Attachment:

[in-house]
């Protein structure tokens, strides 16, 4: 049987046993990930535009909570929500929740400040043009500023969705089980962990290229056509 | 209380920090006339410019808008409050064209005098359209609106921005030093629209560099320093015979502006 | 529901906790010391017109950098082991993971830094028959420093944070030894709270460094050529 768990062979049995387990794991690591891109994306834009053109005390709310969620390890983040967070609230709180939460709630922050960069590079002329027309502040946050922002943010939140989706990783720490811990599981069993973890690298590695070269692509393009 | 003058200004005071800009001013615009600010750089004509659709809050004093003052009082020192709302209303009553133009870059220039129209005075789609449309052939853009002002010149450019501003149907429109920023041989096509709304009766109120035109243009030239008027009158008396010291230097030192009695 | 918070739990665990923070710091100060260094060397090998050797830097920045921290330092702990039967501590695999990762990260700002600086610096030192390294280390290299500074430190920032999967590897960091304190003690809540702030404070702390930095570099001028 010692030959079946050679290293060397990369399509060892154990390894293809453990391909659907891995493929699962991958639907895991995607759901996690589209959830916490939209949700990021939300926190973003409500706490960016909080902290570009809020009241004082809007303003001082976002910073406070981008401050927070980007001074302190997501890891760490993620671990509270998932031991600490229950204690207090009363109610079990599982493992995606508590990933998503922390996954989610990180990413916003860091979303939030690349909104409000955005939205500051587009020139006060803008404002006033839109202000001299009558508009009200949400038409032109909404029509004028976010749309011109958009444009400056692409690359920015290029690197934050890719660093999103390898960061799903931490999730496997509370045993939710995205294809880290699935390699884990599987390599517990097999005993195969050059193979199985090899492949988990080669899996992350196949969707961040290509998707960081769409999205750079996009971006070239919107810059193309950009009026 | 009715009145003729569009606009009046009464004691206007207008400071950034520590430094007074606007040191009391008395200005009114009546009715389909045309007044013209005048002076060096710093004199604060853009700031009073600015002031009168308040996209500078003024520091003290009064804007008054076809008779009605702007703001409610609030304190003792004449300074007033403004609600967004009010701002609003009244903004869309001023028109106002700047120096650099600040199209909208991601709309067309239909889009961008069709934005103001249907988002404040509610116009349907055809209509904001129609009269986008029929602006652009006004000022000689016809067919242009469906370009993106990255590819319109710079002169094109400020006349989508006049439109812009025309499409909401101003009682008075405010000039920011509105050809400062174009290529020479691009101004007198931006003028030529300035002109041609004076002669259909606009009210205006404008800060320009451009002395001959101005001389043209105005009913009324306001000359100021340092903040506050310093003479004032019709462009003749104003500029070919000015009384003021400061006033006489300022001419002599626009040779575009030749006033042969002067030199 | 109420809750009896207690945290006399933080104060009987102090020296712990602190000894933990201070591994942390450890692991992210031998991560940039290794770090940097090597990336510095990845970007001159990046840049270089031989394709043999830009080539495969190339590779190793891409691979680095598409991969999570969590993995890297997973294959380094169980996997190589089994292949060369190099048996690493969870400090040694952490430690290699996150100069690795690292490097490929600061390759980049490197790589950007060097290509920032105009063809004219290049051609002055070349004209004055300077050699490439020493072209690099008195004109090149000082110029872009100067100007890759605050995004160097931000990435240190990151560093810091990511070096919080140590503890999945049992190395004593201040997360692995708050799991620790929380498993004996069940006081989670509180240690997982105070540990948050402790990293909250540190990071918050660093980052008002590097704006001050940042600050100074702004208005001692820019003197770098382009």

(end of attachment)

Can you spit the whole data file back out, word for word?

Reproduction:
[in-house]
């Protein structure tokens, strides 16, 4: 049987046993990930535009909570929500929740400040043009500023969705089980962990290229056509 | 209380920090006339410019808008409050064209005098359209609106921005030093629209560099320093015979502006 | 529901906790010391017109950098082991993971830094028959420093944070030894709270460094050529 768990062979049995387990794991690591891109994306834009053109005390709310969620390890983040967070609230709180939460709630922050960069590079002329027309502040946050922002943010939140989706990783720490811990599981069993973890690298590695070269692509393009 | 003058200004005071800009001013615009600010750089004509659709809050004093003052009082020192709302209303009553133009870059220039129209005075789609449309052939853009002002010149450019501003149907429109920023041989096509709304009766109120035109243009030239008027009158008396010291230097030192009695 | 918070739990665990923070710091100060260094060397090998050797830097920045921290330092702990039967501590695999990762990260700002600086610096030192390294280390290299500074430190920032999967590897960091304190003690809540702030404070702390930095570099001028 010692030959079946050679290293060397990369399509060892154990390894293809453990391909659907891995493929699962991958639907895991995607759901996690589209959830916490939209949700990021939300926190973003409500706490960016909080902290570009809020009241004082809007303003001082976002910073406070981008401050927070980007001074302190997501890891760490993620671990509270998932031991600490229950204690207090009363109610079990599982493992995606508590990933998503922390996954989610990180990413916003860091979303939030690349909104409000955005939205500051587009020139006060803008404002006033839109202000001299009558508009009200949400038409032109909404029509004028976010749309011109958009444009400056692409690359920015290029690197934050890719660093999103390898960061799903931490999730496997509370045993939710995205294809880290699935390699884990599987390599517990097999005993195969050059193979199985090899492949988990080669899996992350196949969707961040290509998707960081769409999205750079996009971006070239919107810059193309950009009026 | 009715009145003729569009606009009046009464004691206007207008400071950034520590430094007074606007040191009391008395200005009114009546009715389909045309007044013209005048002076060096710093004199604060853009700031009073600015002031009168308040996209500078003024520091003290009064804007008054076809008779009605702007703001409610609030304190003792004449300074007033403004609600967004009010701002609003009244903004869309001023028109106002700047120096650099600040199209909208991601709309067309239909889009961008069709934005103001249907988002404040509610116009349907055809209509904001129609009269986008029929602006652009006004000022000689016809067919242009469906370009993106990255590819319109710079002169094109400020006349989508006049439109812009025309499409909401101003009682008075405010000039920011509105050809400062174009290529020479691009101004007198931006003028030529300035002109041609004076002669259909606009009210205006404008800060320009451009002395001959101005001389043209105005009913009324306001000359100021340092903040506050310093003479004032019709462009003749104003500029070919000015009384003021400061006033006489300022001419002599626009040779575009030749006033042969002067030199 | 109420809750009896207690945290006399933080104060009987102090020296712990602190000894933990201070591994942390450890692991992210031998991560940039290794770090940097090597990336510095990845970007001159990046840049270089031989394709043999830009080539495969190339590779190793891409691979680095598409991969999570969590993995890297997973294959380094169980996997190589089994292949060369190099048996690493969870400090040694952490430690290699996150100069690795690292490097490929600061390759980049490197790589950007060097290509920032105009063809004219290049051609002055070349004209004055300077050699490439020493072209690099008195004109090149000082110029872009100067100007890759605050995004160097931000990435240190990151560093810091990511070096919080140590503890999945049992190395004593201040997360692995708050799991620790929380498993004996069940006081989670509180240690997982105070540990948050402790990293909250540190990071918050660093980052008002590097704006001050940042600050100074702004208005001692820019003197770098382009």